As they mark day 42 on the calendar, family members of the long-term care residents at Maimonides remain in the dark about the timeline.

Joyce Shanks, whose father lives at the facility, said the families did not get a response “to the original legal action that we took.”

The Maimonides Family Advocacy Committee is accusing the government of breach of contract.

Lawyer Julius Grey sent an open letter to the premier and health minister more than two weeks ago.

Nor have they heard anything from the West-Central Montreal health authorities (CIUSSS) about the second dose, said Shanks.

“They are toeing the government line. We have nothing specific to go on about the vaccine,” she said, adding “we are exploring every legal opportunity.”

When CTV asked the West-Central Montreal CIUSSS if it has set a date for the second shot to be administered, a spokesperson directed us to Quebec’s health ministry. A Quebec health ministry spokesperson, in turn, invited us to “reach out to the West-Central Montreal CIUSSS with that question.”

But the government is likely recalculating its timeline for the umpteenth time now that most of the province’s doses have been administered – and because Pfizer has delayed shipments of its vaccines to Canada, it is putting public health officials in an even more precarious position.

That was confirmed Monday when the health ministry told CTV that because of the “important” reduction in the number of Pfizer doses they had expected to receive over the next two weeks, they “must review the vaccination calendar, notably for the RPAs,” which are private seniors’ residences.

Above all, the vaccine shortage and dosing strategy have now pushed Quebecers waiting for the booster shot well past the goal lines – three weeks past the vaccine manufacturer’s recommendations, and past the 42-day emergency interval laid out by the NACI.


The decision to give the second dose any time past Pfizer’s 21-day schedule or Moderna’s 28-day recommendation has divided scientists and clinicians around the world, particularly in Canada and also in the U.K, where a 12-week dosing interval has also been approved.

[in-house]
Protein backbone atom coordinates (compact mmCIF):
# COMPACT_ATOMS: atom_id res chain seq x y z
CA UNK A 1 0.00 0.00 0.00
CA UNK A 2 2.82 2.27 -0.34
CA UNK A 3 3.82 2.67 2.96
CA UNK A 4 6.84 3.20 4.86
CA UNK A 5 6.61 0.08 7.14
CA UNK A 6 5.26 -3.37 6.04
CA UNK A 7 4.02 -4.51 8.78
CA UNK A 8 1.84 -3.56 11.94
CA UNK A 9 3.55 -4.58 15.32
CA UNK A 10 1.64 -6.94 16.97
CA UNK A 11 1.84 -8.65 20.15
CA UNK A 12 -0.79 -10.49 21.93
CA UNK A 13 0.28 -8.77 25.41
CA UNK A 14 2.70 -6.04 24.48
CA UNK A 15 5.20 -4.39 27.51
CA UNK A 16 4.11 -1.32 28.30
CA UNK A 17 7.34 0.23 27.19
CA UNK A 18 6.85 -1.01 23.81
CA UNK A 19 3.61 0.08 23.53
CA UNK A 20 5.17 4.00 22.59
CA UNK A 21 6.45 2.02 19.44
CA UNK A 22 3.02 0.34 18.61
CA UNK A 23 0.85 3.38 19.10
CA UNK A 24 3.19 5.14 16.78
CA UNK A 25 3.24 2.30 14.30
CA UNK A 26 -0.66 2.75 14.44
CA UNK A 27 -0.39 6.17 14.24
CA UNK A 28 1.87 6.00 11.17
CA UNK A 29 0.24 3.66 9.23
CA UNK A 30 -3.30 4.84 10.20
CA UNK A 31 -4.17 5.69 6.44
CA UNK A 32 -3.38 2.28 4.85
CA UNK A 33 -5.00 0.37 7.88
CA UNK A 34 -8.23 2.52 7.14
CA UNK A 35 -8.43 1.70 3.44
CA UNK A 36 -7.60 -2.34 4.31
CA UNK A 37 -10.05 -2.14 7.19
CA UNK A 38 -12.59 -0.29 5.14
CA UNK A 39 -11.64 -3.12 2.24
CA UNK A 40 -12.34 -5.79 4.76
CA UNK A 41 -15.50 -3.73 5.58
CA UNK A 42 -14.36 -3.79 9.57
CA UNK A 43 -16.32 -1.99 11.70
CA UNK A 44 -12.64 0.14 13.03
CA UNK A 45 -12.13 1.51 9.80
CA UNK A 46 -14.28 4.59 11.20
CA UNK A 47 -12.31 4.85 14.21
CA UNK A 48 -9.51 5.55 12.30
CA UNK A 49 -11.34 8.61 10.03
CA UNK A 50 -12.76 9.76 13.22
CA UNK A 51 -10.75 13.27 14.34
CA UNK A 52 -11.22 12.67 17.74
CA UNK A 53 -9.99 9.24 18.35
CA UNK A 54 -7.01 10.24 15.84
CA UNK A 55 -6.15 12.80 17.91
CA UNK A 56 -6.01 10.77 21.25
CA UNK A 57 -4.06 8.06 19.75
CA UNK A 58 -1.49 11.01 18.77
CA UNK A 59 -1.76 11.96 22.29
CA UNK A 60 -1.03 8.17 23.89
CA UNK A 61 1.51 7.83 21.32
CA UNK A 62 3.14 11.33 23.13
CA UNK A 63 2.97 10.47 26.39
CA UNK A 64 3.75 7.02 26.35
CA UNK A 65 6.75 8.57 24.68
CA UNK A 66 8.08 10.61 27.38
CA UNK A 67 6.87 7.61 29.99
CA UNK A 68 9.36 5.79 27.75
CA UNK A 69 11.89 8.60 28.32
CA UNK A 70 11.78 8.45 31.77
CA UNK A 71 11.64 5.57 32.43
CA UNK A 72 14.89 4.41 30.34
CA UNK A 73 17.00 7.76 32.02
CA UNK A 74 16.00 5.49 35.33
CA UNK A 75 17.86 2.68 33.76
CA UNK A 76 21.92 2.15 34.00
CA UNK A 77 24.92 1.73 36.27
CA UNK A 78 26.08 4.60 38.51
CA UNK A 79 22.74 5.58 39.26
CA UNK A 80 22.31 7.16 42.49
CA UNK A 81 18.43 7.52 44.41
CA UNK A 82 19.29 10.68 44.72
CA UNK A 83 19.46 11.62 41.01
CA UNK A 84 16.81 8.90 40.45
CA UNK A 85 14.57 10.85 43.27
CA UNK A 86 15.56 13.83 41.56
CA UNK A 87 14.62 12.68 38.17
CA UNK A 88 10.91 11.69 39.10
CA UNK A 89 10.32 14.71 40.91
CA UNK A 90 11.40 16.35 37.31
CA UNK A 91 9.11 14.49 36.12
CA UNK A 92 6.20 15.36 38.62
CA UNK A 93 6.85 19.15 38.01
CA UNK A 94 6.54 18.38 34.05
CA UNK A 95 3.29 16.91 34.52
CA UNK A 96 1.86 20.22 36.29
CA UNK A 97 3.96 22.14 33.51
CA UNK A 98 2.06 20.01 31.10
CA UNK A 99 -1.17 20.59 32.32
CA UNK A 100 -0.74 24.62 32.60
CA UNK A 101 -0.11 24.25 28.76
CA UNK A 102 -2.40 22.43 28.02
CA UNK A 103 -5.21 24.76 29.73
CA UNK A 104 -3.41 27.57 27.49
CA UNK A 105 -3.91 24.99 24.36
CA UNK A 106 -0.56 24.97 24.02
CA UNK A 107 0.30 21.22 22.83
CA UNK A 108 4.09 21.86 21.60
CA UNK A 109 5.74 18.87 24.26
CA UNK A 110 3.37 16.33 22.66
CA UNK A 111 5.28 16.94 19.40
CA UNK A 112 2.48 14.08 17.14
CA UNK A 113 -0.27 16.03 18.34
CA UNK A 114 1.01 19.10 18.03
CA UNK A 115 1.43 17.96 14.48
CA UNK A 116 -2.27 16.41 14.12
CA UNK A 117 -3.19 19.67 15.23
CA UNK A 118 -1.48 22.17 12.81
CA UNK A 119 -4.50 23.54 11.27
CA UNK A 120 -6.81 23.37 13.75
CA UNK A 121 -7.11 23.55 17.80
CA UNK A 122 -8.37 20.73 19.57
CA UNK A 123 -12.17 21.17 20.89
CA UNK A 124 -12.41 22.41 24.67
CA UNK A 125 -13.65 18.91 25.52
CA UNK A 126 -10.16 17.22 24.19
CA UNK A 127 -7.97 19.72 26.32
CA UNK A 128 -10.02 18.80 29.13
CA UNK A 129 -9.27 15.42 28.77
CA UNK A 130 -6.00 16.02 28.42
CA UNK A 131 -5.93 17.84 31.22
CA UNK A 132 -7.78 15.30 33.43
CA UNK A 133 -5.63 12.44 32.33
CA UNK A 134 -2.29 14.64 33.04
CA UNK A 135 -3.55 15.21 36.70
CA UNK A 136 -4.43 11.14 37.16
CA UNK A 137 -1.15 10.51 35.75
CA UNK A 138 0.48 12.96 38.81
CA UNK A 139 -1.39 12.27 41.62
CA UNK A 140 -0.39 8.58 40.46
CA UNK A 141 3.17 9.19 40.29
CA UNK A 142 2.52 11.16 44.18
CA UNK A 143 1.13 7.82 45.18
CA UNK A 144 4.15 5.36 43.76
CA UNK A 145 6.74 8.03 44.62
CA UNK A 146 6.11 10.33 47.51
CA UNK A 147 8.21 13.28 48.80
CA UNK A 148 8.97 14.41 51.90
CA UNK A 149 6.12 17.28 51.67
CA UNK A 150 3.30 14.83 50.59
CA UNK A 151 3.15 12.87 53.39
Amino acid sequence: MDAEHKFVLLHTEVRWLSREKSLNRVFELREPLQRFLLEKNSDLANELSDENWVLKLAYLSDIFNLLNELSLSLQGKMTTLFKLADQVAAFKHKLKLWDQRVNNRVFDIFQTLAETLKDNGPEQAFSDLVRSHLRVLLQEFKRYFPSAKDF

“Even us, we are torn apart between these two scenarios,” revealed Morais, who works at two MUHC hospitals as well as the Jewish General Hospital.

“I have a colleague who decided to take no vaccination. He said if I didn’t receive the second dose within 42 days, why bother taking the first vaccination?” Morais said.

In an email exchange with CTV, public health expert Masse acknowledged that Quebec is walking a tightrope as he spelled out the province’s predicament.

“The benefit of delaying the second dose is (almost) immediate. We protect more people with a first dose, as we are in a large outbreak that we are barely able to control. We are talking about saving lives and hospitalizations in the short term,” he wrote.

Once immunity starts to kick in though and then builds – at 14 days after the first dose, according to a study in the New England Journal of Medicine – even some protection can mean the difference between a survivable illness and one that’s fatal.

However, if the risk turns out to be real – that the vaccine’s protective effects decline quickly or the effectiveness of the first dose turns out to be considerably weaker than expected – then Masse said we could “end up with no net gain overall or worse, an overall increase in death and hospitalizations.”

Masse argued, though, that it’s likely the intensity of the second wave will ease in the coming months and only if there is a rapid decline in the efficacy would we “undo all the benefits we can get right now by vaccinating the maximum number of people.” 

Also, getting one dose of the vaccine, even two doses doesn’t mean anyone should stop following all recommended hygiene and distancing measures in the short-term. No one knows yet if the vaccines approved in Canada, will prevent transmission of the virus. 

Finally, Masse offered the following assignment, suggesting people ask themselves what they’d do if they have two parents who are both 80 years old (as he does).

“If you give me two doses of a vaccine right now, what do I do? Vaccinate only my mother and keep the one dose in the freezer – or, vaccinate both my mother and father right now?”

In the current climate, when case numbers and community transmission are still high, “I choose the latter without hesitation. In the context of a huge outbreak, I want to protect both of them,” the public health researcher said.